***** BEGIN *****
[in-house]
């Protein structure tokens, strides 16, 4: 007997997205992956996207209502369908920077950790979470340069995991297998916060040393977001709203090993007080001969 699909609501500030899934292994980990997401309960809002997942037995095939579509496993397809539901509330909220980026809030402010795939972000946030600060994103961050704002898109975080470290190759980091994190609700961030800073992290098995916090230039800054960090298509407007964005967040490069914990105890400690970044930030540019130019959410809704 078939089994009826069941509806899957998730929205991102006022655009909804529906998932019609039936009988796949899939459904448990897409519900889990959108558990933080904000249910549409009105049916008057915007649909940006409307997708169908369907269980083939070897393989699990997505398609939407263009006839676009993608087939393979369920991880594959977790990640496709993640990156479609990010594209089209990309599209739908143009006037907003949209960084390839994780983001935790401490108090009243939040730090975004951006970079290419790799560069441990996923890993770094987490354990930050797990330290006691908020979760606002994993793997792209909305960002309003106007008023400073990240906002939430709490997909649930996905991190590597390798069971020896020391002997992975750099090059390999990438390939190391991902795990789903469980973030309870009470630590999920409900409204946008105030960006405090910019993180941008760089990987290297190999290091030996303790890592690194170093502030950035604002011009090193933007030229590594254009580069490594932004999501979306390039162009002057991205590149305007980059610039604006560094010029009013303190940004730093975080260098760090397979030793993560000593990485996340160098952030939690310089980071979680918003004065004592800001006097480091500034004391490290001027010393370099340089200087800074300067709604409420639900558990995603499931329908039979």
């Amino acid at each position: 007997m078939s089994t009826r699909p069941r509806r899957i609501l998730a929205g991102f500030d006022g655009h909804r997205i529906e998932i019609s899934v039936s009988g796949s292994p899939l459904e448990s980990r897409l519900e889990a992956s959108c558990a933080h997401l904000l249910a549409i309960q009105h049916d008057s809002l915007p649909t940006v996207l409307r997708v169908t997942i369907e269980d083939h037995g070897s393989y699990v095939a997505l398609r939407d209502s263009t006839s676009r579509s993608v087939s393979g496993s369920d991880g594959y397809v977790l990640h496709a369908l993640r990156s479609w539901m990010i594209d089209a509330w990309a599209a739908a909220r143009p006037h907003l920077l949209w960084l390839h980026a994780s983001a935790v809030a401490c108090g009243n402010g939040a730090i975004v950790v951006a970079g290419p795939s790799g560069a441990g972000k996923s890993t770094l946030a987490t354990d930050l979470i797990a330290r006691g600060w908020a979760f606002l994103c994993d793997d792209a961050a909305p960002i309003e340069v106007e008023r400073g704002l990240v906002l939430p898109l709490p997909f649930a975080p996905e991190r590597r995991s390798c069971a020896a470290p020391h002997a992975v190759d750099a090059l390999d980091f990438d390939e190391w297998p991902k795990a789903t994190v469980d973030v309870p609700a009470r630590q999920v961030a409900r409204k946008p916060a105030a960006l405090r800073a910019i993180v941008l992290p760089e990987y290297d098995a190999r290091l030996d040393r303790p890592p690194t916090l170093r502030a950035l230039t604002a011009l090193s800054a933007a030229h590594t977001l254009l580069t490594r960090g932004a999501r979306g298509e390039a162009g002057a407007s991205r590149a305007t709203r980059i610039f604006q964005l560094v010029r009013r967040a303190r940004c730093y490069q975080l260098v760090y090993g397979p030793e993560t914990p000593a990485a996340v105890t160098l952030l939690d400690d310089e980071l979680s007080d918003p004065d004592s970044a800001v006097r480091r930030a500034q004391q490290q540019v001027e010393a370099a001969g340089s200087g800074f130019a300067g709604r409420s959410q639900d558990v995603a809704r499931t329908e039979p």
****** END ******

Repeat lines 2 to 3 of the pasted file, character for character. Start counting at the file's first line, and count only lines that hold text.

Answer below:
């Protein structure tokens, strides 16, 4: 007997997205992956996207209502369908920077950790979470340069995991297998916060040393977001709203090993007080001969 699909609501500030899934292994980990997401309960809002997942037995095939579509496993397809539901509330909220980026809030402010795939972000946030600060994103961050704002898109975080470290190759980091994190609700961030800073992290098995916090230039800054960090298509407007964005967040490069914990105890400690970044930030540019130019959410809704 078939089994009826069941509806899957998730929205991102006022655009909804529906998932019609039936009988796949899939459904448990897409519900889990959108558990933080904000249910549409009105049916008057915007649909940006409307997708169908369907269980083939070897393989699990997505398609939407263009006839676009993608087939393979369920991880594959977790990640496709993640990156479609990010594209089209990309599209739908143009006037907003949209960084390839994780983001935790401490108090009243939040730090975004951006970079290419790799560069441990996923890993770094987490354990930050797990330290006691908020979760606002994993793997792209909305960002309003106007008023400073990240906002939430709490997909649930996905991190590597390798069971020896020391002997992975750099090059390999990438390939190391991902795990789903469980973030309870009470630590999920409900409204946008105030960006405090910019993180941008760089990987290297190999290091030996303790890592690194170093502030950035604002011009090193933007030229590594254009580069490594932004999501979306390039162009002057991205590149305007980059610039604006560094010029009013303190940004730093975080260098760090397979030793993560000593990485996340160098952030939690310089980071979680918003004065004592800001006097480091500034004391490290001027010393370099340089200087800074300067709604409420639900558990995603499931329908039979």
């Amino acid at each position: 007997m078939s089994t009826r699909p069941r509806r899957i609501l998730a929205g991102f500030d006022g655009h909804r997205i529906e998932i019609s899934v039936s009988g796949s292994p899939l459904e448990s980990r897409l519900e889990a992956s959108c558990a933080h997401l904000l249910a549409i309960q009105h049916d008057s809002l915007p649909t940006v996207l409307r997708v169908t997942i369907e269980d083939h037995g070897s393989y699990v095939a997505l398609r939407d209502s263009t006839s676009r579509s993608v087939s393979g496993s369920d991880g594959y397809v977790l990640h496709a369908l993640r990156s479609w539901m990010i594209d089209a509330w990309a599209a739908a909220r143009p006037h907003l920077l949209w960084l390839h980026a994780s983001a935790v809030a401490c108090g009243n402010g939040a730090i975004v950790v951006a970079g290419p795939s790799g560069a441990g972000k996923s890993t770094l946030a987490t354990d930050l979470i797990a330290r006691g600060w908020a979760f606002l994103c994993d793997d792209a961050a909305p960002i309003e340069v106007e008023r400073g704002l990240v906002l939430p898109l709490p997909f649930a975080p996905e991190r590597r995991s390798c069971a020896a470290p020391h002997a992975v190759d750099a090059l390999d980091f990438d390939e190391w297998p991902k795990a789903t994190v469980d973030v309870p609700a009470r630590q999920v961030a409900r409204k946008p916060a105030a960006l405090r800073a910019i993180v941008l992290p760089e990987y290297d098995a190999r290091l030996d040393r303790p890592p690194t916090l170093r502030a950035l230039t604002a011009l090193s800054a933007a030229h590594t977001l254009l580069t490594r960090g932004a999501r979306g298509e390039a162009g002057a407007s991205r590149a305007t709203r980059i610039f604006q964005l560094v010029r009013r967040a303190r940004c730093y490069q975080l260098v760090y090993g397979p030793e993560t914990p000593a990485a996340v105890t160098l952030l939690d400690d310089e980071l979680s007080d918003p004065d004592s970044a800001v006097r480091r930030a500034q004391q490290q540019v001027e010393a370099a001969g340089s200087g800074f130019a300067g709604r409420s959410q639900d558990v995603a809704r499931t329908e039979p």